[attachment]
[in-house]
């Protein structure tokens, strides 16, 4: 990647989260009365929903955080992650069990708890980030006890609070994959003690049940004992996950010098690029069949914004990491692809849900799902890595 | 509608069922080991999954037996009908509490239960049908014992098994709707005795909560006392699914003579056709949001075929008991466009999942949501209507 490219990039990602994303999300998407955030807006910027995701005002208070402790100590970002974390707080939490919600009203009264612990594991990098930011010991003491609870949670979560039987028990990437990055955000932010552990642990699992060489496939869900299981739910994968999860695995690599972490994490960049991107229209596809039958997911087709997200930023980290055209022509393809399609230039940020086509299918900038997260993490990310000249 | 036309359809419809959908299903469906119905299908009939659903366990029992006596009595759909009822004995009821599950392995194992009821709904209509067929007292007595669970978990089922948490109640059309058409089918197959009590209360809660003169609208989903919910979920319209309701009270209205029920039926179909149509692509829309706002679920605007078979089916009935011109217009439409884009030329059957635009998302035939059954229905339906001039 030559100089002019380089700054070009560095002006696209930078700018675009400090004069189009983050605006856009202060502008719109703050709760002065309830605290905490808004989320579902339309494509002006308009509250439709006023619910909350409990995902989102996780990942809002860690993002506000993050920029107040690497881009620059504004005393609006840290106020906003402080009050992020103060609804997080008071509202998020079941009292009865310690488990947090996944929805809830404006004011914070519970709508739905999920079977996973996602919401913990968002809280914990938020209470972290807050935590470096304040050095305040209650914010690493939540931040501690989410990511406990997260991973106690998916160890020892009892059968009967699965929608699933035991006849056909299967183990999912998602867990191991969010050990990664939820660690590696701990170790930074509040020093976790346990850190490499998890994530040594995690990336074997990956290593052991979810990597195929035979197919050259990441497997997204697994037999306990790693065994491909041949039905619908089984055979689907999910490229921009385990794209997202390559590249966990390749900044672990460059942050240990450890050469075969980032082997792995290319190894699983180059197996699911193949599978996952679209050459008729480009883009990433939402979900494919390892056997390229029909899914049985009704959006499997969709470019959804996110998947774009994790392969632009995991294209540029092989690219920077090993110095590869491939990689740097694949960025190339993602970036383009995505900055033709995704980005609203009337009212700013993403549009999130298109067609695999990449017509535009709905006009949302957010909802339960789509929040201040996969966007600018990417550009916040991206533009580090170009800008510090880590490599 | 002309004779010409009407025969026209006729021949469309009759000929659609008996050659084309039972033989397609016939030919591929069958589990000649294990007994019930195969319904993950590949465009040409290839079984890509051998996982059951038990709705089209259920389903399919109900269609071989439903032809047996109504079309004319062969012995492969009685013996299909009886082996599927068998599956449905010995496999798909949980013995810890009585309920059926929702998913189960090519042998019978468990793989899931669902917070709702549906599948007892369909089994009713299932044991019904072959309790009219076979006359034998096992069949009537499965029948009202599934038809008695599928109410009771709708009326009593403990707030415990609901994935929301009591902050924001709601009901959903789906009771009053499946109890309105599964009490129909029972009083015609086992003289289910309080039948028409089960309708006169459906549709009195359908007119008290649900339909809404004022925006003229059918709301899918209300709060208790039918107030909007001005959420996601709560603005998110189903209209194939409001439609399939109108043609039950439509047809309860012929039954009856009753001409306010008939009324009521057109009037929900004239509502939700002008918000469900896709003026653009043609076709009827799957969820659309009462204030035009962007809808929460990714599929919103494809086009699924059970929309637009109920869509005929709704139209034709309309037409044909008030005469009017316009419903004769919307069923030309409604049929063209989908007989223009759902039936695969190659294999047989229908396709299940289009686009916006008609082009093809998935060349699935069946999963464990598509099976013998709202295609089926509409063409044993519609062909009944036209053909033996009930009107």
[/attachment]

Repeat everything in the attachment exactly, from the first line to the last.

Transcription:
[in-house]
């Protein structure tokens, strides 16, 4: 990647989260009365929903955080992650069990708890980030006890609070994959003690049940004992996950010098690029069949914004990491692809849900799902890595 | 509608069922080991999954037996009908509490239960049908014992098994709707005795909560006392699914003579056709949001075929008991466009999942949501209507 490219990039990602994303999300998407955030807006910027995701005002208070402790100590970002974390707080939490919600009203009264612990594991990098930011010991003491609870949670979560039987028990990437990055955000932010552990642990699992060489496939869900299981739910994968999860695995690599972490994490960049991107229209596809039958997911087709997200930023980290055209022509393809399609230039940020086509299918900038997260993490990310000249 | 036309359809419809959908299903469906119905299908009939659903366990029992006596009595759909009822004995009821599950392995194992009821709904209509067929007292007595669970978990089922948490109640059309058409089918197959009590209360809660003169609208989903919910979920319209309701009270209205029920039926179909149509692509829309706002679920605007078979089916009935011109217009439409884009030329059957635009998302035939059954229905339906001039 030559100089002019380089700054070009560095002006696209930078700018675009400090004069189009983050605006856009202060502008719109703050709760002065309830605290905490808004989320579902339309494509002006308009509250439709006023619910909350409990995902989102996780990942809002860690993002506000993050920029107040690497881009620059504004005393609006840290106020906003402080009050992020103060609804997080008071509202998020079941009292009865310690488990947090996944929805809830404006004011914070519970709508739905999920079977996973996602919401913990968002809280914990938020209470972290807050935590470096304040050095305040209650914010690493939540931040501690989410990511406990997260991973106690998916160890020892009892059968009967699965929608699933035991006849056909299967183990999912998602867990191991969010050990990664939820660690590696701990170790930074509040020093976790346990850190490499998890994530040594995690990336074997990956290593052991979810990597195929035979197919050259990441497997997204697994037999306990790693065994491909041949039905619908089984055979689907999910490229921009385990794209997202390559590249966990390749900044672990460059942050240990450890050469075969980032082997792995290319190894699983180059197996699911193949599978996952679209050459008729480009883009990433939402979900494919390892056997390229029909899914049985009704959006499997969709470019959804996110998947774009994790392969632009995991294209540029092989690219920077090993110095590869491939990689740097694949960025190339993602970036383009995505900055033709995704980005609203009337009212700013993403549009999130298109067609695999990449017509535009709905006009949302957010909802339960789509929040201040996969966007600018990417550009916040991206533009580090170009800008510090880590490599 | 002309004779010409009407025969026209006729021949469309009759000929659609008996050659084309039972033989397609016939030919591929069958589990000649294990007994019930195969319904993950590949465009040409290839079984890509051998996982059951038990709705089209259920389903399919109900269609071989439903032809047996109504079309004319062969012995492969009685013996299909009886082996599927068998599956449905010995496999798909949980013995810890009585309920059926929702998913189960090519042998019978468990793989899931669902917070709702549906599948007892369909089994009713299932044991019904072959309790009219076979006359034998096992069949009537499965029948009202599934038809008695599928109410009771709708009326009593403990707030415990609901994935929301009591902050924001709601009901959903789906009771009053499946109890309105599964009490129909029972009083015609086992003289289910309080039948028409089960309708006169459906549709009195359908007119008290649900339909809404004022925006003229059918709301899918209300709060208790039918107030909007001005959420996601709560603005998110189903209209194939409001439609399939109108043609039950439509047809309860012929039954009856009753001409306010008939009324009521057109009037929900004239509502939700002008918000469900896709003026653009043609076709009827799957969820659309009462204030035009962007809808929460990714599929919103494809086009699924059970929309637009109920869509005929709704139209034709309309037409044909008030005469009017316009419903004769919307069923030309409604049929063209989908007989223009759902039936695969190659294999047989229908396709299940289009686009916006008609082009093809998935060349699935069946999963464990598509099976013998709202295609089926509409063409044993519609062909009944036209053909033996009930009107």